This year, size is everything in China. Or more precisely, it’s all about food going super-sized. The country, it seems, is on a journey to dominate Guinness World Records.
Naturally, bigger is better and the more the merrier. So far this year, China has presented us with the world’s biggest steamed bun, which was studded with smaller buns, and the world’s largest tofu that weighed a staggering eight tons. There was also the most number of people having breakfast at the same time as well as the most number of people cooking at the same time.
Taking part are cities, festivals, restaurants and even hotels, often at great expense. Luckily, the corresponding publicity has been equally large, both domestically and internationally.
Perhaps that’s why the trend seems to be picking up pace. In September this year, three food related record attempts were made in different parts of China in one weekend alone.
Anhui Province in eastern China tried their hand at creating the world’s largest pot of beef soup. Liaoning Province, which borders North Korea, celebrated South Korea Week with the world’s largest bibimbap. Meanwhile, another part of the province welcomed the crab season with the world’s largest pot of steamed crabs, which had to be lifted with a crane.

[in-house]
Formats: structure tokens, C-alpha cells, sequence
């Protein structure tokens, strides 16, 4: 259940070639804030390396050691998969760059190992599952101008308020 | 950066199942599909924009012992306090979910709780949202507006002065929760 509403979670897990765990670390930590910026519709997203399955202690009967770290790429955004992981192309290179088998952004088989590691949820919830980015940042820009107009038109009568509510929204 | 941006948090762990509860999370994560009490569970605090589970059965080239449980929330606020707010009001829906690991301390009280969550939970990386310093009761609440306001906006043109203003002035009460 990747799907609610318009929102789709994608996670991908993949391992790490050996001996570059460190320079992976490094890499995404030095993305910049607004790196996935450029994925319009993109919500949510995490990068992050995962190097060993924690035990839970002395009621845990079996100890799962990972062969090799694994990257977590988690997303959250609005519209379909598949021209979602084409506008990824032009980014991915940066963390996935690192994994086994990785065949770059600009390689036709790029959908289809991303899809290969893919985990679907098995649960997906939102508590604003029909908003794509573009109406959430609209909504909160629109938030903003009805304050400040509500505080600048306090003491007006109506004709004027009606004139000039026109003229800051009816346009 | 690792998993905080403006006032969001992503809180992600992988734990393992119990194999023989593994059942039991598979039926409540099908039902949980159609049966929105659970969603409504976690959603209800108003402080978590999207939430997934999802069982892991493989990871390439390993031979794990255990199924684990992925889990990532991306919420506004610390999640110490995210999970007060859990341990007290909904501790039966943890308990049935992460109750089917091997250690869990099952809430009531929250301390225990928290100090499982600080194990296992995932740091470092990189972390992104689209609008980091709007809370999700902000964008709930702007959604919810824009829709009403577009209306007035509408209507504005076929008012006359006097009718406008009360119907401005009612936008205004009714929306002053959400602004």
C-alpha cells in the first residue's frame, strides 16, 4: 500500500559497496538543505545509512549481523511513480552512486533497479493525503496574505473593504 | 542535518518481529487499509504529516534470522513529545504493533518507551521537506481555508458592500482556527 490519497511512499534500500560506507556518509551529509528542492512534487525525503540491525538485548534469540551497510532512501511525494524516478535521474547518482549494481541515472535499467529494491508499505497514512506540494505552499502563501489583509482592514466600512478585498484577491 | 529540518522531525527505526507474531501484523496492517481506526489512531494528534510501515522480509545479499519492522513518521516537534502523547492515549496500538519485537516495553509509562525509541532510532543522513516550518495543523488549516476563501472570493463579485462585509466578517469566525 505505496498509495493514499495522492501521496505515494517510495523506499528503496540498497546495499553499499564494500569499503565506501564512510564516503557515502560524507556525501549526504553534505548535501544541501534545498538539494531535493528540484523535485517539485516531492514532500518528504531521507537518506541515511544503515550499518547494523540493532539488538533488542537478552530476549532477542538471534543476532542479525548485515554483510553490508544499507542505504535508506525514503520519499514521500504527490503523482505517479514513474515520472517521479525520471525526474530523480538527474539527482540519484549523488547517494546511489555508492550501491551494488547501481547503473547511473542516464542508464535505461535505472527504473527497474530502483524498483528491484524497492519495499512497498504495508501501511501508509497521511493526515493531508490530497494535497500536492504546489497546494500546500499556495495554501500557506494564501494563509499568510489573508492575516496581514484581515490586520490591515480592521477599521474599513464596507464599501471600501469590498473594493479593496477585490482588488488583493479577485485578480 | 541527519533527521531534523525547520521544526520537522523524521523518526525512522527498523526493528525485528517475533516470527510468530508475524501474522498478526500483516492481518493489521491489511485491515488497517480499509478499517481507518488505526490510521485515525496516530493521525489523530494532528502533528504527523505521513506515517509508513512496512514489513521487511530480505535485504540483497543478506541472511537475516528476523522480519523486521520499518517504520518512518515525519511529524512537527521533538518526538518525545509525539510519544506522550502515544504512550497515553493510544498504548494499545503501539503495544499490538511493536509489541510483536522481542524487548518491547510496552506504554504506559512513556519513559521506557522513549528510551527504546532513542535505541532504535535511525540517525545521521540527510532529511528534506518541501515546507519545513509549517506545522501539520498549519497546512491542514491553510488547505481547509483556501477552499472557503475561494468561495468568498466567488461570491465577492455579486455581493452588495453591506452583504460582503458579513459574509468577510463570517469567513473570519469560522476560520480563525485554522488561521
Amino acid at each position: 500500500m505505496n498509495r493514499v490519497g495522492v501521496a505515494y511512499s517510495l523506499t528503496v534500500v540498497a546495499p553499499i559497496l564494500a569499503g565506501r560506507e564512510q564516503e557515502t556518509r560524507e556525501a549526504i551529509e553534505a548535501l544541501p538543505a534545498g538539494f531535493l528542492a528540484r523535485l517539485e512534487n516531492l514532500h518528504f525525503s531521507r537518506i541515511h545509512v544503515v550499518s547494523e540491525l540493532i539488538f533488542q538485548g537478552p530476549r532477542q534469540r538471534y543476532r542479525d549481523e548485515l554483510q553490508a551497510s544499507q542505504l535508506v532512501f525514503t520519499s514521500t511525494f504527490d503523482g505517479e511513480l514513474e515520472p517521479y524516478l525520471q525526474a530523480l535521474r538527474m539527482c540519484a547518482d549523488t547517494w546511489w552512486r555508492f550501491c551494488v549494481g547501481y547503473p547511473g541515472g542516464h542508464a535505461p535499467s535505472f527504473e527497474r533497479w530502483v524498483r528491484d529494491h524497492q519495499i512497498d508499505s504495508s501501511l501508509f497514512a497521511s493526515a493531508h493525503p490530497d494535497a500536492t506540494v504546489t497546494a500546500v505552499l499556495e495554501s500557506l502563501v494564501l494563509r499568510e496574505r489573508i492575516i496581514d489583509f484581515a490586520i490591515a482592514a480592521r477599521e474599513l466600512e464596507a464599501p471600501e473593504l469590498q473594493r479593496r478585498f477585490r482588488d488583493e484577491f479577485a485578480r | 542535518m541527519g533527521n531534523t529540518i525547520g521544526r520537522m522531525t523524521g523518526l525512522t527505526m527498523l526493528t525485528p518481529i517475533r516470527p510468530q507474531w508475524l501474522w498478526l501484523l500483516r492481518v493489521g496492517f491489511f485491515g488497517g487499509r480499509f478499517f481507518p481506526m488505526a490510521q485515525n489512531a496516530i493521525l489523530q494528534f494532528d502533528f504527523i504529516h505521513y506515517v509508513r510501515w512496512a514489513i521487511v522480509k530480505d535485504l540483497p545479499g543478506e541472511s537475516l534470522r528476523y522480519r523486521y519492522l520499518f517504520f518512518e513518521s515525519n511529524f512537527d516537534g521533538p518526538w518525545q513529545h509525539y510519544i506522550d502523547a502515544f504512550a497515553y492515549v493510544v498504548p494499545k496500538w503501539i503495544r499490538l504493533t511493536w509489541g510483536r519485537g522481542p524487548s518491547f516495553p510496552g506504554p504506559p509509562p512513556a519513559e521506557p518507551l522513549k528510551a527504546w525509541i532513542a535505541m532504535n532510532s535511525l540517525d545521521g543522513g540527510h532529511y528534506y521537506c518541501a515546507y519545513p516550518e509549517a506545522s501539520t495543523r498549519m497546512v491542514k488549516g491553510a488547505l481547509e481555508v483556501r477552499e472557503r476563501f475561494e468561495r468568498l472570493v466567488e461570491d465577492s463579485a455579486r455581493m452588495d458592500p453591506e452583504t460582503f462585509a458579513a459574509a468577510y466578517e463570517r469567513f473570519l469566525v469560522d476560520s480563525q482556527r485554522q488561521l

Is it simply madness?
Many people do find the waste aspect a deterrent, something of an almost inevitable by-product. That said, so far, these stunts have attracted enough visitors to spare the wastage. What’s more, the resulting publicity has often increased tourists and business to the area.
So in today’s busy food market, is a record attempt the key to gaining business? Well, there are certainly enough people that think so. But how sustainable it will be is anyone’s guess.